Saturday, April 26, 2014
The Painted Veil - W Somerset Maugham
Kitty Garstin is a pretty and spoilt socialite who didn't make the most of her matrimonial opportunities, at the age of 25 with an 18 year old sister who has just managed to make a very eligible match she accepts a proposal from Walter Fane and goes out to Hong Kong with him. Walter is morbidly sensitive, intelligent, honourable, very much in love with Kitty, and not at all the man to capture her heart or imagination. As the book opens he's basically catching her in flagrante (it's not as salacious as it sounds) with Charles Townsend an Assistant Colonial Secretary. Kitty's lover is as vain and selfish as she is so when it all blows up on them he has no hesitation in dumping her in it. Walter gives Kitty a choice, if Charles will divorce his wife and promise to marry Kitty he'll allow her to divorce him, otherwise Walter can divorce her naming Charles as co-respondent and in the process creating the sort of scandal which would ruin his career and her reputation, or she can go with him to a cholera ridden city which means likely death. Walter knows exactly the kind of man Charles is, Kitty finds out the hard way when he basically sends her off to die with a cheery wave.
Initially Kitty isn't an attractive character but a combination of falling in love for the first time (with Charles) being exposed to death and poverty, and losing the adoration of her husband does a lot to build her character. What doesn't kill her makes her stronger. Perhaps the biggest revelation for Kitty is that there is nobody in the world who cares if she lives or dies, second is that here Walter isn't just valued for his work he's seen almost as a saint. The balance of their relationship changes again and then quite shockingly Walter dies.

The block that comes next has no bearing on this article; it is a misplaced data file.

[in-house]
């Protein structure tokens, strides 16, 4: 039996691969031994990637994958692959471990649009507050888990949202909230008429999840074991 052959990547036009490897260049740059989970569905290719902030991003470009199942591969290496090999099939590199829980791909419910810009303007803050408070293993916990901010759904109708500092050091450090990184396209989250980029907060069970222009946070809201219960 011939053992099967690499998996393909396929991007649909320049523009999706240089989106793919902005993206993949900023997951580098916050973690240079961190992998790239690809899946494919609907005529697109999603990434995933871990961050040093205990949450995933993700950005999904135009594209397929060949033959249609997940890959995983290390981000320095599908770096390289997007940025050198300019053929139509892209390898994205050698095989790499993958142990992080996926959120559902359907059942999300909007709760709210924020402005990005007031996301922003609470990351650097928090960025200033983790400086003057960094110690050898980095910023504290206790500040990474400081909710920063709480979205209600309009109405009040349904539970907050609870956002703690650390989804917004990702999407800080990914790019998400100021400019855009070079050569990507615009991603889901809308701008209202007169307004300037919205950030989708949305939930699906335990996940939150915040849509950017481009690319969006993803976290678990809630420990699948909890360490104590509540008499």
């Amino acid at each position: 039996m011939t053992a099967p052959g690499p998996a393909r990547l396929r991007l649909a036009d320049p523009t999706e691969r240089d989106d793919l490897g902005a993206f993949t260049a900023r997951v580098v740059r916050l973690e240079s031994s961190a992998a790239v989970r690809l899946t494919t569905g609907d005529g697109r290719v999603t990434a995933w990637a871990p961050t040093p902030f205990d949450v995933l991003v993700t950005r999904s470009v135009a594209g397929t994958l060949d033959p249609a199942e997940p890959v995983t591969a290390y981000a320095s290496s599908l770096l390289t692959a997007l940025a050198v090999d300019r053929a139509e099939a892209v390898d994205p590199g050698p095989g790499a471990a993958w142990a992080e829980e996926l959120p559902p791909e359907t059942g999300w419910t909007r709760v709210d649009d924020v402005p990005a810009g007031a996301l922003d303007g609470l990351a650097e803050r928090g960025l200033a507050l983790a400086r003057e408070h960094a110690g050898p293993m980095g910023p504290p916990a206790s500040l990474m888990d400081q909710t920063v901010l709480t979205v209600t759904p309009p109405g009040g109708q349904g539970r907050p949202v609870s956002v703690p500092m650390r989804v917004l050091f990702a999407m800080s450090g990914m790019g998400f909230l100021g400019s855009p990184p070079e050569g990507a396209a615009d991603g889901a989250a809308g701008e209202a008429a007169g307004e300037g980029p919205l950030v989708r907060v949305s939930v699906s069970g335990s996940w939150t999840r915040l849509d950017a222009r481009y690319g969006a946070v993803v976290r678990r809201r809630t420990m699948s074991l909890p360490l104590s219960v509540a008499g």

What really blew me away about this book is how Maugham kept wrong footing me, the way things work out makes sense, they're believable, human, have an element of hope, but are not happy endings in the traditional sense. The film version from 2006 changes things somewhat (or so I gather from the plot summery on Wikipedia) and has Kitty fall in love with Walter. She never gets further than a profound pity in the book which was hard on this reader. I liked Walter, Maugham does I think attempt to make him unsympathetic - he keeps pointing out that people don't like him and that he's somehow unattractive, but it's not enough. I wanted Kitty to - not fall in love with him, but to no longer be bored by him, or at least not to feel so much sympathy for him myself, but then it wouldn't have been such a powerful read so what do I know.
Ann Bridge's Peking Picnic which I didn't really like (both are set in China and involve adultery) is an interesting companion read to this - I don't think the Bridge comes out particularly well from the comparison - Maugham's characters are so much more believable and this book just generally better in every way, but it does give some context and in some ways Bridge's Laura Leroy is very like Charles wife Dorothy, had I read 'The Painted Veil' first I might have enjoyed 'Peking Picnic' more.